Although anecdotal observations about poor clergy health abound, concrete data from multiple sources supporting this claim hasn’t been made accessible–until now. Duke’s Clergy Health Initiative (CHI), a major, decade-long research project, provides a true picture of the clergy health crisis over time and demonstrates that improving the health of pastors is possible. Bringing together the best in social science and medical research, this book quantifies the poor health of clergy with theological engagement. Although the study focused on United Methodist ministers, the authors interpret CHI’s groundbreaking data for a broad ecumenical readership. In addition to physical health, the book examines mental health and spiritual well-being, and suggests that increasing positive mental health may prevent future physical and mental health problems for clergy. Concrete suggestions tailored to clergy are woven throughout the book.

  • Creating Contemplative Community — Andy Lang
    • As many of us experience disillusionment in the Church yet feel called by tradition, social networks, and our own personal histories to remain a part of it, there is a need for transformative change. In this workshop, we’ll explore how to move beyond disillusionment using contemplative practices and how to create and foster authentic community within our own contexts. Participants will walk away with concrete examples of how to start a contemplative community, as well as access to further resources, training opportunities, and coaching.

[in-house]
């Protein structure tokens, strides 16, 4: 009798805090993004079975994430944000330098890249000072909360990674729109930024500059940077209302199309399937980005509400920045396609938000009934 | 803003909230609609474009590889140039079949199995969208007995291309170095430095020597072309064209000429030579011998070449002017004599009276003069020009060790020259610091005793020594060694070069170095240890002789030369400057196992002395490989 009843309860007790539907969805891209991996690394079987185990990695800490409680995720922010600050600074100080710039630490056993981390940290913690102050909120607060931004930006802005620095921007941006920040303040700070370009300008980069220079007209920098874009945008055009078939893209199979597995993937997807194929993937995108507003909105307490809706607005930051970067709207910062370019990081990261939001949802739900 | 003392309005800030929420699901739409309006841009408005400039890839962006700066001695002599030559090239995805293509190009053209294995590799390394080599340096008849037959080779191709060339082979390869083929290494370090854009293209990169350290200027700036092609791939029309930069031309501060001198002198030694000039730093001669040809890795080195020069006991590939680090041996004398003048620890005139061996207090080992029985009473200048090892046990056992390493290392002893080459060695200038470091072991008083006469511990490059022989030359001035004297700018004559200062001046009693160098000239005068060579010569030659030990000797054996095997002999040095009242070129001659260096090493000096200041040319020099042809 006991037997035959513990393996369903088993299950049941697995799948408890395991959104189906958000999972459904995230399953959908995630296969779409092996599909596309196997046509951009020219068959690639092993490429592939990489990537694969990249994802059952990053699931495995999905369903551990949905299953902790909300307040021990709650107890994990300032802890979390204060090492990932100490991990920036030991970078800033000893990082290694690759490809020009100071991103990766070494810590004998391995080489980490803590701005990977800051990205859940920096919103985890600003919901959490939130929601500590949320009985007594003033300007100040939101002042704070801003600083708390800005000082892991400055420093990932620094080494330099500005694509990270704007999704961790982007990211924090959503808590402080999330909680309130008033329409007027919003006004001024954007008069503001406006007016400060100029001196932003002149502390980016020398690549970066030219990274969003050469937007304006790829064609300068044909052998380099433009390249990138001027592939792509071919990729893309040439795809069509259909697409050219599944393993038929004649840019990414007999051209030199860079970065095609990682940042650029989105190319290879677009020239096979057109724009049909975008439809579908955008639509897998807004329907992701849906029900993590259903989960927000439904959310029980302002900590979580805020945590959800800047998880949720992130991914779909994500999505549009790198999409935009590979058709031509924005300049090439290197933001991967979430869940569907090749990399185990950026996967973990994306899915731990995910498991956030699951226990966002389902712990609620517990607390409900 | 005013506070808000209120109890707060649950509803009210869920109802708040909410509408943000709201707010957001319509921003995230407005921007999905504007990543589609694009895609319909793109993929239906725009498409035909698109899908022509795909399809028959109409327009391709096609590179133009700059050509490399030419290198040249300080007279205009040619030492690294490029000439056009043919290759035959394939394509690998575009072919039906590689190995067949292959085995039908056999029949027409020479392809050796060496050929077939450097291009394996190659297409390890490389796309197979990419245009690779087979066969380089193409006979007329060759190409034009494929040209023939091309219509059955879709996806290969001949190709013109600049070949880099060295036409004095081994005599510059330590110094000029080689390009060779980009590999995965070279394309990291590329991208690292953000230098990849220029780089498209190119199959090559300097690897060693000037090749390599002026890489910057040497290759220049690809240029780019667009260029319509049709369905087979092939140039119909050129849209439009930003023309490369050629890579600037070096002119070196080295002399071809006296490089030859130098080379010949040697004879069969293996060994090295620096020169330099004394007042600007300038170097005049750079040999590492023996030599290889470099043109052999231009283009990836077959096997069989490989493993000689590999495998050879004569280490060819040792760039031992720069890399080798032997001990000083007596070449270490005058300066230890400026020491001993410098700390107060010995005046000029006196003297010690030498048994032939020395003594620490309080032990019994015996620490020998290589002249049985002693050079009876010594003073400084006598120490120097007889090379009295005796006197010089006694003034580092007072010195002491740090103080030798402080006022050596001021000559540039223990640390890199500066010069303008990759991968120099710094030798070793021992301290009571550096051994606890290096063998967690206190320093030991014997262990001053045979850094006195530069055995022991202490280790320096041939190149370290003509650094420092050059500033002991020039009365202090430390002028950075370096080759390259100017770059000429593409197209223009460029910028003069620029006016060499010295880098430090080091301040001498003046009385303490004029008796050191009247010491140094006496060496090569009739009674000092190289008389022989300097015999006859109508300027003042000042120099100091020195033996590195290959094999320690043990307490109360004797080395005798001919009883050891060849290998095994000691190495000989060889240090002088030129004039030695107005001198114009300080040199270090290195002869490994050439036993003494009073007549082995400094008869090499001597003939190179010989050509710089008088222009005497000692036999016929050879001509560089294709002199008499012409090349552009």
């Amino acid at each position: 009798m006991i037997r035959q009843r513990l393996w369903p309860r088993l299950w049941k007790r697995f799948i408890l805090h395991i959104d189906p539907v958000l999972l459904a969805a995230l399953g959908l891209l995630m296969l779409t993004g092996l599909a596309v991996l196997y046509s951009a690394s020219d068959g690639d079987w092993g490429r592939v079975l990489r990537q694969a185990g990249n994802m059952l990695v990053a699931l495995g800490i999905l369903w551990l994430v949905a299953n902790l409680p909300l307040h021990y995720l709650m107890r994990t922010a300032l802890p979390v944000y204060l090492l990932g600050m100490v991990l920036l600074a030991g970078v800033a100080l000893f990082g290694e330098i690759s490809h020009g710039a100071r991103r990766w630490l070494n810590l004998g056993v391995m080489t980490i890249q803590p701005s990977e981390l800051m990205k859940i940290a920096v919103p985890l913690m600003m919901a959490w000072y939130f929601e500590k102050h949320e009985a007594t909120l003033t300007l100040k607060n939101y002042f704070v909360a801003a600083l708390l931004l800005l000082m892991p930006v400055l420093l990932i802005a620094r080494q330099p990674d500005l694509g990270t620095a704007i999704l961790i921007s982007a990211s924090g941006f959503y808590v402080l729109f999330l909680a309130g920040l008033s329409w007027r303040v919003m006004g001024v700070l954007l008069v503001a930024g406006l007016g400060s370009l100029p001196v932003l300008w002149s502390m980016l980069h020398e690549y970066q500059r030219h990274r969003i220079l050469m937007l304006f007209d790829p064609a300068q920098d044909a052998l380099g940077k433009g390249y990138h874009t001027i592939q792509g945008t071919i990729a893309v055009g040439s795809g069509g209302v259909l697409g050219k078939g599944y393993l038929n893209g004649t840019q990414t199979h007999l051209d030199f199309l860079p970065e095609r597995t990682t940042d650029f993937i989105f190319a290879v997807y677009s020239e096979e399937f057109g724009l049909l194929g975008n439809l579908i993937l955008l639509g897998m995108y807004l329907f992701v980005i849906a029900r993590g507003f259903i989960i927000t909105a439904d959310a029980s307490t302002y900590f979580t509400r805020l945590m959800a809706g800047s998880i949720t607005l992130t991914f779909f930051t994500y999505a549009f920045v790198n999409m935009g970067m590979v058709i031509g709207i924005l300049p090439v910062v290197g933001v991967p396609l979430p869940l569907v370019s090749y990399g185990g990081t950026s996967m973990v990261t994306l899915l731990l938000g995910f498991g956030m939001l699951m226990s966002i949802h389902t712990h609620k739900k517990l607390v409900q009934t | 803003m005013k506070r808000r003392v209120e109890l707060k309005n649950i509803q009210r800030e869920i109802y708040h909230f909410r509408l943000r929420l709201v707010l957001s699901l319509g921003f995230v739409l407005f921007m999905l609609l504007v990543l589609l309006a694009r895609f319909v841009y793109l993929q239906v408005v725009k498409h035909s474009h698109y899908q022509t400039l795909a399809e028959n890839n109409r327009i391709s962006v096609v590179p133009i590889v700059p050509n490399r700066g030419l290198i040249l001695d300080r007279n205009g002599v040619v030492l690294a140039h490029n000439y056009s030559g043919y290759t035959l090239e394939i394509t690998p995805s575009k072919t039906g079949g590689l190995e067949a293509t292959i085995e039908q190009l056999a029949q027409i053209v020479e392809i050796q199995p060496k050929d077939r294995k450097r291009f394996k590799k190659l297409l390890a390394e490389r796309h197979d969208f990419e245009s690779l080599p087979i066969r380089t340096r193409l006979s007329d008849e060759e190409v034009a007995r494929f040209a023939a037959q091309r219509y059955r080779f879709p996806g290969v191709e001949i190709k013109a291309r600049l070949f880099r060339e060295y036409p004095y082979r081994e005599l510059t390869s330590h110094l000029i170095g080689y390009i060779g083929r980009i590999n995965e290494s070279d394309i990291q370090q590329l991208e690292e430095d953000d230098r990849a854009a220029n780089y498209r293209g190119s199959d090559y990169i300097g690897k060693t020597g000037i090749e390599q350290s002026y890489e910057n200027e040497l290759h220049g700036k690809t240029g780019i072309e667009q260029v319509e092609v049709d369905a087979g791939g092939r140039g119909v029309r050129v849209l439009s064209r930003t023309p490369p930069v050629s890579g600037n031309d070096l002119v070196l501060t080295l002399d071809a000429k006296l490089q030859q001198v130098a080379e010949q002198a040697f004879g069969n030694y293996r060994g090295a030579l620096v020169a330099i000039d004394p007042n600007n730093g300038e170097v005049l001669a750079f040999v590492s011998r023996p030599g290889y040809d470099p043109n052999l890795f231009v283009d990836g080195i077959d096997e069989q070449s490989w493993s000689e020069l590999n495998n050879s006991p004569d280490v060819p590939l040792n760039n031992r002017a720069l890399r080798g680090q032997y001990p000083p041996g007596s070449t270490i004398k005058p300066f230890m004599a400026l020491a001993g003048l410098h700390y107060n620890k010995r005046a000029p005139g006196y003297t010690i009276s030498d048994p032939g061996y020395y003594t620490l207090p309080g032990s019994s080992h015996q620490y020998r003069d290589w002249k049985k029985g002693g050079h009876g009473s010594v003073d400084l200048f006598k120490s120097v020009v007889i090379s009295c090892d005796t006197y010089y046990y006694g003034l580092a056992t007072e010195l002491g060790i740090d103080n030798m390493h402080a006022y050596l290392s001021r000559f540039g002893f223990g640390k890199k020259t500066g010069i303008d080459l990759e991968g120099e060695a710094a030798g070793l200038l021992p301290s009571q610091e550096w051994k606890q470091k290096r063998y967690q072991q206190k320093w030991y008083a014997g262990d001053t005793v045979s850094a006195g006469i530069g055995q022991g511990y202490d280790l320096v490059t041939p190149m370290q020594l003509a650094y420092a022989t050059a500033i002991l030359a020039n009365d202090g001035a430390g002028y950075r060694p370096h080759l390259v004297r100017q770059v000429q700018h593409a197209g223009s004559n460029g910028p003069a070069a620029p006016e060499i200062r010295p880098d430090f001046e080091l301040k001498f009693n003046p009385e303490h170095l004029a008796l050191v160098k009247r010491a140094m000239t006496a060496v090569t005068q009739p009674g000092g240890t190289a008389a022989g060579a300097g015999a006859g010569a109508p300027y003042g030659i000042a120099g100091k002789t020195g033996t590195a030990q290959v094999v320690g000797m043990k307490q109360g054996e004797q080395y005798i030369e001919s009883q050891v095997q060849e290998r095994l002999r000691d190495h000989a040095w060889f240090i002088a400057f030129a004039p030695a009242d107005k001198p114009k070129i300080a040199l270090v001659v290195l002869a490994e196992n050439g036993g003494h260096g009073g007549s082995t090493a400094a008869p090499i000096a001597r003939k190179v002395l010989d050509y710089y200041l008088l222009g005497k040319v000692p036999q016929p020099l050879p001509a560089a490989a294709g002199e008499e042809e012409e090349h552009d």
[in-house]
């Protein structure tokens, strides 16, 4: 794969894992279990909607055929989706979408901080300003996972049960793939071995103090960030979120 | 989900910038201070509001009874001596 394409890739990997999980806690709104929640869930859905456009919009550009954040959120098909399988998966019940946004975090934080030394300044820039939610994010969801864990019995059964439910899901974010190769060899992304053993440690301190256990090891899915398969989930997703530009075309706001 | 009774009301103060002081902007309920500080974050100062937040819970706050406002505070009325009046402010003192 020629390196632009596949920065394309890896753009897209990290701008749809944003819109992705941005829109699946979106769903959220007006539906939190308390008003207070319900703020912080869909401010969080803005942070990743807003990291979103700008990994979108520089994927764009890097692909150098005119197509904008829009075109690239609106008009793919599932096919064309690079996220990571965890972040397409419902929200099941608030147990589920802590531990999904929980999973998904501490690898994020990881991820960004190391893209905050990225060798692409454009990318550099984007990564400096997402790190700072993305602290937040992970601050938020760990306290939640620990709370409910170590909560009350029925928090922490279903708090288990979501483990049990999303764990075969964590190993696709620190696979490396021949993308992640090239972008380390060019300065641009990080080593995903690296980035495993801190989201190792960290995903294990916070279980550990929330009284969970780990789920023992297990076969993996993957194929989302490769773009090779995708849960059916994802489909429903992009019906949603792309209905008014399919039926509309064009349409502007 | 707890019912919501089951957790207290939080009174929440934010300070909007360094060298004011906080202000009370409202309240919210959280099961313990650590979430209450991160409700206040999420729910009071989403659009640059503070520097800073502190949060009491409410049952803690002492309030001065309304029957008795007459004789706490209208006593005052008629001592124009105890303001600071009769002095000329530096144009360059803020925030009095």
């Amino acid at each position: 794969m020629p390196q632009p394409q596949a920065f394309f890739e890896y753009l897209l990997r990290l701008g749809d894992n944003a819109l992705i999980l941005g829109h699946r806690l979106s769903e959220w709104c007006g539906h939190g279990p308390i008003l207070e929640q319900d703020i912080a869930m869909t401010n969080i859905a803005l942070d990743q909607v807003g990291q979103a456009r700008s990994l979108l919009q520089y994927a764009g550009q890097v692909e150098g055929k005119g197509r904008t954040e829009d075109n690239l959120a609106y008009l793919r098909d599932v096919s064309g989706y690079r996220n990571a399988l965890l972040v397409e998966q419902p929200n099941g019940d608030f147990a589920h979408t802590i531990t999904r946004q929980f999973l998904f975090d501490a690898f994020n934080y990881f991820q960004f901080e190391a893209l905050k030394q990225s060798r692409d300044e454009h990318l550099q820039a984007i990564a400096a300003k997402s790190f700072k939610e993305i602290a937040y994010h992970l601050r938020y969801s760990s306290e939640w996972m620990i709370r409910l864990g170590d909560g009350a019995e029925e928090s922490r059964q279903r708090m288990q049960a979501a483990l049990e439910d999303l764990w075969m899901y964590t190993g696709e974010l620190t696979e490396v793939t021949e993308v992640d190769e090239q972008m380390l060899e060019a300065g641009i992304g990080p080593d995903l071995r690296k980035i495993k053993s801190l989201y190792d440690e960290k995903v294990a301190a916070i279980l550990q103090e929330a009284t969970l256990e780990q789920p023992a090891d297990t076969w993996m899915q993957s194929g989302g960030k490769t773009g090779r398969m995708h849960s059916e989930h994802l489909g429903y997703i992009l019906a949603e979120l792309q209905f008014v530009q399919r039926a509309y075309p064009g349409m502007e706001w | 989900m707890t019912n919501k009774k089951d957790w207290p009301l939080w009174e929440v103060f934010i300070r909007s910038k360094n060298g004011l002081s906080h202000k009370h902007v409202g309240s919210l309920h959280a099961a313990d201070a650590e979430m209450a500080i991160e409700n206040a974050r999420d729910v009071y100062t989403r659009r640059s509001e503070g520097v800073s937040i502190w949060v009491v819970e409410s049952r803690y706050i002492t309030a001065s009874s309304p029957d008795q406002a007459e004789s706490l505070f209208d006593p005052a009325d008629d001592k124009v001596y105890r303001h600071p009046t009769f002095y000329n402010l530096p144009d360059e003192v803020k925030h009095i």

• Working Towards Earth Justice — Jessie Dye (Senior Campaign Strategist of Earth Ministry)
    • Will share how faith communities have been part of the Alliance for Jobs and Clean Energy and how local churches can be involved in the just transition toward sustainable energy resources.
2:45 PM                Organizing a New District            Cara & Rich
3:30 PM                Blessing

 

Questions? Please email seadist@pnwumc.org

Details

Date:
January 27
Time:
9:00 am - 3:30 pm
Event Categories:
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Organizer

Rhondalei Gabuat
Phone:
206-870-6805
Email:
rgabuat@pnwumc.org

Venue

Kent United Methodist Church
11010 248th St. SE
Kent, WA 98030 United States
+ Google Map
Phone:
(253) 852-3900